Fósforo em Ward (1919)

As a few typical nineteenth-century inventions, given as nearly as practicable in the order of dates, may be mentioned: illuminating gas, 1804; electric lighting (Davy), 1810, (Moleyn, incandescent), 1841; photography (Daguerre and Nièpce), 1829; matches (John Walker), 1827; [Nota de rodapé 1: The following item appeared in the Scientific American for March 22, 1902, “Vol. LXXXVI, No. 12, New York, p. 209: — Inventor of the Lucifer Match “There have been many claimants to the honor of being the maker of the first lucifer match. But a recent discovery of some old account books at Stockton-onTees, England, affords documentary evidence which proves beyond question that one John Walker, a Durham chemist, was the original inventor and maker of the match. According to a diary, in which Walker carefully noted all his business transactions, the first box of matches was sold for thirty-five cents in April, 1827. It appears that they at once became popular, and people traveled from the adjacent towns to purchase them. Walker employed the poor of Stockton to split the wood, but dipped them in the phosphorus mixture himself to insure their’ perfection. The inventor was pressed by his friends to patent the process; he refused, however, affirming that he had ample means to satisfy his simple wants.”] India rubber or caoutchouc, 1839; gun-cotton, 1841; [524] the Bunsen burner, 1845; the sewing machine, 1847. Of the last half of the century it is unnecessary to speak. All know the history of the ocean cable, of the telephone, of the bicycle, of the automobile, of the X-rays, of wireless telegraphy, etc. (Ward 1919:523-4)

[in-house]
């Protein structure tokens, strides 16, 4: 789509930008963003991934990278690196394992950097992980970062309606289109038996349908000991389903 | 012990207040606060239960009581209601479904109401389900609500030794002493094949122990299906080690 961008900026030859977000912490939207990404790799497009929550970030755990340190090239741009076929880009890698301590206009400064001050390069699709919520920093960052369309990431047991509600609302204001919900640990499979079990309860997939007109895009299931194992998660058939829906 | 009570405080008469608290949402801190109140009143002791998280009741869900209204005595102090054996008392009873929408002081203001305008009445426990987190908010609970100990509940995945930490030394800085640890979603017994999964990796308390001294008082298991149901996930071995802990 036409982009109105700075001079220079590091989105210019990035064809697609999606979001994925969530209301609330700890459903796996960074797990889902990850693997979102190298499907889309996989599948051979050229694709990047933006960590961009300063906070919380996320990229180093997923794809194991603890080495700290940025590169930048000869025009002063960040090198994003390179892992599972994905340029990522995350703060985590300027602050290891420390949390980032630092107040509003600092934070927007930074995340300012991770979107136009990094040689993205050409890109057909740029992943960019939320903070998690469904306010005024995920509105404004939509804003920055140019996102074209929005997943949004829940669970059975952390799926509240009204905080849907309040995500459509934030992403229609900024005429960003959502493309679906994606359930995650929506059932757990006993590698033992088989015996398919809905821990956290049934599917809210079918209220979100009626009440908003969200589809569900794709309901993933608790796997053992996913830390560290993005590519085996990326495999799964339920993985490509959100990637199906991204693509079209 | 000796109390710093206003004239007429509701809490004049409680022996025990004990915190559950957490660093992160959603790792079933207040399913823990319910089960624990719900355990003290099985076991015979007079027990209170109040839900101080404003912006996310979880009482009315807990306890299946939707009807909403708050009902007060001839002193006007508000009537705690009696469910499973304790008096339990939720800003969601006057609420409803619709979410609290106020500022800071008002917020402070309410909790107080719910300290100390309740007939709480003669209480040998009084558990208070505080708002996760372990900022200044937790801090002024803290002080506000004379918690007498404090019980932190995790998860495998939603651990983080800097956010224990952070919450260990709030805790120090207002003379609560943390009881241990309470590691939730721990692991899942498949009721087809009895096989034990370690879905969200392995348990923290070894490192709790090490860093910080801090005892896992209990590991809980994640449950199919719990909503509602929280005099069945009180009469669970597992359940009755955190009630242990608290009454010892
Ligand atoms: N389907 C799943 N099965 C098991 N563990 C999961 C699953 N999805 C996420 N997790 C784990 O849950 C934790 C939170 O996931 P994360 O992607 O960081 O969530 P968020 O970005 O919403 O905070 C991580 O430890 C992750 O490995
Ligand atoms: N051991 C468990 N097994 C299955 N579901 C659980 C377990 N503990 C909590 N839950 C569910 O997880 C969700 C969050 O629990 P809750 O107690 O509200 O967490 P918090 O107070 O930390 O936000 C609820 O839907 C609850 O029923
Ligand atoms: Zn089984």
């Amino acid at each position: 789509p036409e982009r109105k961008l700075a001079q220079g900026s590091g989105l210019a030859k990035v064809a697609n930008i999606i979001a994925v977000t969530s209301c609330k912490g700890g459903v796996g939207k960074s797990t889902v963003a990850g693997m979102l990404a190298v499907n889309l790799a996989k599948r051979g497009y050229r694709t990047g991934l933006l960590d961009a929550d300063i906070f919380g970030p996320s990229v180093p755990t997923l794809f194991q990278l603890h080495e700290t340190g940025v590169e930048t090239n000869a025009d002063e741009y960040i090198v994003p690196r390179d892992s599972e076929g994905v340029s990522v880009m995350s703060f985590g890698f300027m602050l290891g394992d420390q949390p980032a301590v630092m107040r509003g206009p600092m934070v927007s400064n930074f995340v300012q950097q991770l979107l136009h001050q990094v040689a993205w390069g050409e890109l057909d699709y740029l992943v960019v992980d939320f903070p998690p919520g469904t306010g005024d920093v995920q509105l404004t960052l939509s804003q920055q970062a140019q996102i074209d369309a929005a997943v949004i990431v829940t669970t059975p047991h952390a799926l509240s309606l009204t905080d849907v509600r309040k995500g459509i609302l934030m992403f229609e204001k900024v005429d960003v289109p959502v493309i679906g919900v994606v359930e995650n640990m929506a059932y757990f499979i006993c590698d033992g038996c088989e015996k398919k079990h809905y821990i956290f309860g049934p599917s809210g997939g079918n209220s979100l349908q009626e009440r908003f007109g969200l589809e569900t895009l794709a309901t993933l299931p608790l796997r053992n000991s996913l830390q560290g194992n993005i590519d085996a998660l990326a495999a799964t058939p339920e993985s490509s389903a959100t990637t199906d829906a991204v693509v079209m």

WARD, Lester. 1919. Pure sociology: a treatise on the origin and spontaneous development of society. New York: The Macmillan Company.